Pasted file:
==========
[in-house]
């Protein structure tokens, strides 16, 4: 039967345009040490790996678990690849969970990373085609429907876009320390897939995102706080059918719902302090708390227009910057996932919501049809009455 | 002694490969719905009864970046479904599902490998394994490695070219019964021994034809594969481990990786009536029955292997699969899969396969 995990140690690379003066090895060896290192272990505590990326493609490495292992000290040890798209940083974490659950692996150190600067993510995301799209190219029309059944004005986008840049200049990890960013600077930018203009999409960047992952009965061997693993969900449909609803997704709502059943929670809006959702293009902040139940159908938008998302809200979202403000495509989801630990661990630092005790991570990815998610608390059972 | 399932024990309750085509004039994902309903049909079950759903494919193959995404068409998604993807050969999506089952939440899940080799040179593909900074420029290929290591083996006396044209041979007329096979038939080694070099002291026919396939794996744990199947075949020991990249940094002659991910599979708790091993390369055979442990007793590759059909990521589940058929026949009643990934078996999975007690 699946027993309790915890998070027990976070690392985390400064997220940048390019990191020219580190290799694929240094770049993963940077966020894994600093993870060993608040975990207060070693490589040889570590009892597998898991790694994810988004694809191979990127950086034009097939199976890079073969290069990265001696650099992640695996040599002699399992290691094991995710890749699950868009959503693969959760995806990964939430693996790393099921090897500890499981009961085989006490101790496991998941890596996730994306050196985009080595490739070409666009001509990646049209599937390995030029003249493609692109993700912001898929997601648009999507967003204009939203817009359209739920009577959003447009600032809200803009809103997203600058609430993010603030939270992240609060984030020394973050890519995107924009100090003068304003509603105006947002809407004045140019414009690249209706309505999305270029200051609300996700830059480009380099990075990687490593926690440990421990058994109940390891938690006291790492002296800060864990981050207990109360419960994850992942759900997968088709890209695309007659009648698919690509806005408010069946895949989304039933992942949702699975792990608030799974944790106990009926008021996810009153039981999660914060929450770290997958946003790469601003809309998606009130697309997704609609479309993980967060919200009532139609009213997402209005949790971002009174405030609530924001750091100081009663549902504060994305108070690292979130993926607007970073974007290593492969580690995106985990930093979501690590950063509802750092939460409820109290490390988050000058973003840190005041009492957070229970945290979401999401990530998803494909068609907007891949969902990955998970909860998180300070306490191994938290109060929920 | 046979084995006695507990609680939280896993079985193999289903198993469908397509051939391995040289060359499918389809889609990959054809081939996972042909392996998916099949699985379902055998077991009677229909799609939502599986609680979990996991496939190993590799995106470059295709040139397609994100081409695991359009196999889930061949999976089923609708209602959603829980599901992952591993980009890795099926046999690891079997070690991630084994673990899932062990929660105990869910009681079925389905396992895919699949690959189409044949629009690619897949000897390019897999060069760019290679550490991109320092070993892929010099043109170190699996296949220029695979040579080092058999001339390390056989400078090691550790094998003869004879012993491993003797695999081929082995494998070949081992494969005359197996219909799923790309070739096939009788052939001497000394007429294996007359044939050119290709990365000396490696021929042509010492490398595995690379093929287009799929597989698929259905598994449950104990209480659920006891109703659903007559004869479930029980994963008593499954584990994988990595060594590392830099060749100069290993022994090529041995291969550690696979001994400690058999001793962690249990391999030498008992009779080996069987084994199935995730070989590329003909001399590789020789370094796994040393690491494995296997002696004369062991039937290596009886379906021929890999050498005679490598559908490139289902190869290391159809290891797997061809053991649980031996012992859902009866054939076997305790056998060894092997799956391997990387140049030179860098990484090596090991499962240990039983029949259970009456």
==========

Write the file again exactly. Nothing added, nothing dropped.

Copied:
[in-house]
């Protein structure tokens, strides 16, 4: 039967345009040490790996678990690849969970990373085609429907876009320390897939995102706080059918719902302090708390227009910057996932919501049809009455 | 002694490969719905009864970046479904599902490998394994490695070219019964021994034809594969481990990786009536029955292997699969899969396969 995990140690690379003066090895060896290192272990505590990326493609490495292992000290040890798209940083974490659950692996150190600067993510995301799209190219029309059944004005986008840049200049990890960013600077930018203009999409960047992952009965061997693993969900449909609803997704709502059943929670809006959702293009902040139940159908938008998302809200979202403000495509989801630990661990630092005790991570990815998610608390059972 | 399932024990309750085509004039994902309903049909079950759903494919193959995404068409998604993807050969999506089952939440899940080799040179593909900074420029290929290591083996006396044209041979007329096979038939080694070099002291026919396939794996744990199947075949020991990249940094002659991910599979708790091993390369055979442990007793590759059909990521589940058929026949009643990934078996999975007690 699946027993309790915890998070027990976070690392985390400064997220940048390019990191020219580190290799694929240094770049993963940077966020894994600093993870060993608040975990207060070693490589040889570590009892597998898991790694994810988004694809191979990127950086034009097939199976890079073969290069990265001696650099992640695996040599002699399992290691094991995710890749699950868009959503693969959760995806990964939430693996790393099921090897500890499981009961085989006490101790496991998941890596996730994306050196985009080595490739070409666009001509990646049209599937390995030029003249493609692109993700912001898929997601648009999507967003204009939203817009359209739920009577959003447009600032809200803009809103997203600058609430993010603030939270992240609060984030020394973050890519995107924009100090003068304003509603105006947002809407004045140019414009690249209706309505999305270029200051609300996700830059480009380099990075990687490593926690440990421990058994109940390891938690006291790492002296800060864990981050207990109360419960994850992942759900997968088709890209695309007659009648698919690509806005408010069946895949989304039933992942949702699975792990608030799974944790106990009926008021996810009153039981999660914060929450770290997958946003790469601003809309998606009130697309997704609609479309993980967060919200009532139609009213997402209005949790971002009174405030609530924001750091100081009663549902504060994305108070690292979130993926607007970073974007290593492969580690995106985990930093979501690590950063509802750092939460409820109290490390988050000058973003840190005041009492957070229970945290979401999401990530998803494909068609907007891949969902990955998970909860998180300070306490191994938290109060929920 | 046979084995006695507990609680939280896993079985193999289903198993469908397509051939391995040289060359499918389809889609990959054809081939996972042909392996998916099949699985379902055998077991009677229909799609939502599986609680979990996991496939190993590799995106470059295709040139397609994100081409695991359009196999889930061949999976089923609708209602959603829980599901992952591993980009890795099926046999690891079997070690991630084994673990899932062990929660105990869910009681079925389905396992895919699949690959189409044949629009690619897949000897390019897999060069760019290679550490991109320092070993892929010099043109170190699996296949220029695979040579080092058999001339390390056989400078090691550790094998003869004879012993491993003797695999081929082995494998070949081992494969005359197996219909799923790309070739096939009788052939001497000394007429294996007359044939050119290709990365000396490696021929042509010492490398595995690379093929287009799929597989698929259905598994449950104990209480659920006891109703659903007559004869479930029980994963008593499954584990994988990595060594590392830099060749100069290993022994090529041995291969550690696979001994400690058999001793962690249990391999030498008992009779080996069987084994199935995730070989590329003909001399590789020789370094796994040393690491494995296997002696004369062991039937290596009886379906021929890999050498005679490598559908490139289902190869290391159809290891797997061809053991649980031996012992859902009866054939076997305790056998060894092997799956391997990387140049030179860098990484090596090991499962240990039983029949259970009456």